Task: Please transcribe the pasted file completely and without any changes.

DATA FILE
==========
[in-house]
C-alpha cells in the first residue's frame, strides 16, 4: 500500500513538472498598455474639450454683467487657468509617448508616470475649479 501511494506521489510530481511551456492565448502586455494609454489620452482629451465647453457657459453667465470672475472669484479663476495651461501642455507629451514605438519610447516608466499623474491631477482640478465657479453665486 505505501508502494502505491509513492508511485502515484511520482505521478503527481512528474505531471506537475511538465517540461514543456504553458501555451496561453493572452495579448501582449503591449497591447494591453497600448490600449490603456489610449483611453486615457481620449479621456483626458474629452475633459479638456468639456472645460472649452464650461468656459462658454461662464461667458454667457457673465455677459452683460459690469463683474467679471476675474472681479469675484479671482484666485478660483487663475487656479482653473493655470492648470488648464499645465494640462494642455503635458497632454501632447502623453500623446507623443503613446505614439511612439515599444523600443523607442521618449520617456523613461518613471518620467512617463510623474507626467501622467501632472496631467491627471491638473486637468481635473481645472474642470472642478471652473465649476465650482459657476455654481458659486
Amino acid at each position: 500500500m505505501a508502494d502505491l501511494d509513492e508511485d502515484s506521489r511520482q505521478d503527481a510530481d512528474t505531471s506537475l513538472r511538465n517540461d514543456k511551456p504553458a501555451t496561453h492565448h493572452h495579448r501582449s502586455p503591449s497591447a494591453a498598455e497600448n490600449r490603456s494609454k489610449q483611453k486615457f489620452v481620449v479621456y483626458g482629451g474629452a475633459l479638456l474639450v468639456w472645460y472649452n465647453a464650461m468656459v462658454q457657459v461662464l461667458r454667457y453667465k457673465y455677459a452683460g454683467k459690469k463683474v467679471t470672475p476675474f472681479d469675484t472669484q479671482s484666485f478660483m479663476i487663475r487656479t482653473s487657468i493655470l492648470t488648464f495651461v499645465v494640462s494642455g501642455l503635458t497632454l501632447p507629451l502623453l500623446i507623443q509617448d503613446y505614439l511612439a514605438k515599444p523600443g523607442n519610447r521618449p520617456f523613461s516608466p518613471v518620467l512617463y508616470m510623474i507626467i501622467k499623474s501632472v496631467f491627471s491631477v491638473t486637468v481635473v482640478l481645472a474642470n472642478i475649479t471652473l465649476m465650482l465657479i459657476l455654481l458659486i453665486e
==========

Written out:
[in-house]
C-alpha cells in the first residue's frame, strides 16, 4: 500500500513538472498598455474639450454683467487657468509617448508616470475649479 501511494506521489510530481511551456492565448502586455494609454489620452482629451465647453457657459453667465470672475472669484479663476495651461501642455507629451514605438519610447516608466499623474491631477482640478465657479453665486 505505501508502494502505491509513492508511485502515484511520482505521478503527481512528474505531471506537475511538465517540461514543456504553458501555451496561453493572452495579448501582449503591449497591447494591453497600448490600449490603456489610449483611453486615457481620449479621456483626458474629452475633459479638456468639456472645460472649452464650461468656459462658454461662464461667458454667457457673465455677459452683460459690469463683474467679471476675474472681479469675484479671482484666485478660483487663475487656479482653473493655470492648470488648464499645465494640462494642455503635458497632454501632447502623453500623446507623443503613446505614439511612439515599444523600443523607442521618449520617456523613461518613471518620467512617463510623474507626467501622467501632472496631467491627471491638473486637468481635473481645472474642470472642478471652473465649476465650482459657476455654481458659486
Amino acid at each position: 500500500m505505501a508502494d502505491l501511494d509513492e508511485d502515484s506521489r511520482q505521478d503527481a510530481d512528474t505531471s506537475l513538472r511538465n517540461d514543456k511551456p504553458a501555451t496561453h492565448h493572452h495579448r501582449s502586455p503591449s497591447a494591453a498598455e497600448n490600449r490603456s494609454k489610449q483611453k486615457f489620452v481620449v479621456y483626458g482629451g474629452a475633459l479638456l474639450v468639456w472645460y472649452n465647453a464650461m468656459v462658454q457657459v461662464l461667458r454667457y453667465k457673465y455677459a452683460g454683467k459690469k463683474v467679471t470672475p476675474f472681479d469675484t472669484q479671482s484666485f478660483m479663476i487663475r487656479t482653473s487657468i493655470l492648470t488648464f495651461v499645465v494640462s494642455g501642455l503635458t497632454l501632447p507629451l502623453l500623446i507623443q509617448d503613446y505614439l511612439a514605438k515599444p523600443g523607442n519610447r521618449p520617456f523613461s516608466p518613471v518620467l512617463y508616470m510623474i507626467i501622467k499623474s501632472v496631467f491627471s491631477v491638473t486637468v481635473v482640478l481645472a474642470n472642478i475649479t471652473l465649476m465650482l465657479i459657476l455654481l458659486i453665486e